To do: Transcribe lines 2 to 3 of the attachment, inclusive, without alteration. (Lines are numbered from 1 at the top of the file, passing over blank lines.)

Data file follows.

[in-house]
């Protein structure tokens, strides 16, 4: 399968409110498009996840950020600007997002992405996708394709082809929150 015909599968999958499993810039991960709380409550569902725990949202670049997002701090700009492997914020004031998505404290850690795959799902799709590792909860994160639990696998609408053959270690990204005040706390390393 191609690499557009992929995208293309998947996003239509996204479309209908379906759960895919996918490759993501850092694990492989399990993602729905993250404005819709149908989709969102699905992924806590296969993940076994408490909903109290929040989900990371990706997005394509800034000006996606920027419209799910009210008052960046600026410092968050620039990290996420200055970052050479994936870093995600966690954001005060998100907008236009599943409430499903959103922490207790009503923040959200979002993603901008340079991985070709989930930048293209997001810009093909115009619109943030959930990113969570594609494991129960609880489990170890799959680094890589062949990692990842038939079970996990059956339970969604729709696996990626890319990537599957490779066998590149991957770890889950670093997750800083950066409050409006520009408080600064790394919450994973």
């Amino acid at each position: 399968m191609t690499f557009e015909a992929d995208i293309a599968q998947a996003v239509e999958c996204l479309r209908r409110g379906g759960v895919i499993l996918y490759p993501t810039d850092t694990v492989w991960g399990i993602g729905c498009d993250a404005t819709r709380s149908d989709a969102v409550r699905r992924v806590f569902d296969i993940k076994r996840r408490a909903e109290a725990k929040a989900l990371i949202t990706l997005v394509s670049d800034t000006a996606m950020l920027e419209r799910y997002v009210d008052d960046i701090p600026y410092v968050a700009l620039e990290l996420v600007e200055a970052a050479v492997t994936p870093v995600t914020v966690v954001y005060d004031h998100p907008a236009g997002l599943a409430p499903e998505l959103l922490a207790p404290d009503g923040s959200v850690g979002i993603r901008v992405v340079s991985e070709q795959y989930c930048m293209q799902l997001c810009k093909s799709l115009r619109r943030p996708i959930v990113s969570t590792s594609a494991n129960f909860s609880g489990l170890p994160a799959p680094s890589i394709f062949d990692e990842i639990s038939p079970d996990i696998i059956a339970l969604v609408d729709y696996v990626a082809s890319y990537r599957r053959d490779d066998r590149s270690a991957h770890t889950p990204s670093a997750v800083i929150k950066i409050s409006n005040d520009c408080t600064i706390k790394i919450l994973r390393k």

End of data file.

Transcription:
């Protein structure tokens, strides 16, 4: 399968409110498009996840950020600007997002992405996708394709082809929150 015909599968999958499993810039991960709380409550569902725990949202670049997002701090700009492997914020004031998505404290850690795959799902799709590792909860994160639990696998609408053959270690990204005040706390390393 191609690499557009992929995208293309998947996003239509996204479309209908379906759960895919996918490759993501850092694990492989399990993602729905993250404005819709149908989709969102699905992924806590296969993940076994408490909903109290929040989900990371990706997005394509800034000006996606920027419209799910009210008052960046600026410092968050620039990290996420200055970052050479994936870093995600966690954001005060998100907008236009599943409430499903959103922490207790009503923040959200979002993603901008340079991985070709989930930048293209997001810009093909115009619109943030959930990113969570594609494991129960609880489990170890799959680094890589062949990692990842038939079970996990059956339970969604729709696996990626890319990537599957490779066998590149991957770890889950670093997750800083950066409050409006520009408080600064790394919450994973």
């Amino acid at each position: 399968m191609t690499f557009e015909a992929d995208i293309a599968q998947a996003v239509e999958c996204l479309r209908r409110g379906g759960v895919i499993l996918y490759p993501t810039d850092t694990v492989w991960g399990i993602g729905c498009d993250a404005t819709r709380s149908d989709a969102v409550r699905r992924v806590f569902d296969i993940k076994r996840r408490a909903e109290a725990k929040a989900l990371i949202t990706l997005v394509s670049d800034t000006a996606m950020l920027e419209r799910y997002v009210d008052d960046i701090p600026y410092v968050a700009l620039e990290l996420v600007e200055a970052a050479v492997t994936p870093v995600t914020v966690v954001y005060d004031h998100p907008a236009g997002l599943a409430p499903e998505l959103l922490a207790p404290d009503g923040s959200v850690g979002i993603r901008v992405v340079s991985e070709q795959y989930c930048m293209q799902l997001c810009k093909s799709l115009r619109r943030p996708i959930v990113s969570t590792s594609a494991n129960f909860s609880g489990l170890p994160a799959p680094s890589i394709f062949d990692e990842i639990s038939p079970d996990i696998i059956a339970l969604v609408d729709y696996v990626a082809s890319y990537r599957r053959d490779d066998r590149s270690a991957h770890t889950p990204s670093a997750v800083i929150k950066i409050s409006n005040d520009c408080t600064i706390k790394i919450l994973r390393k």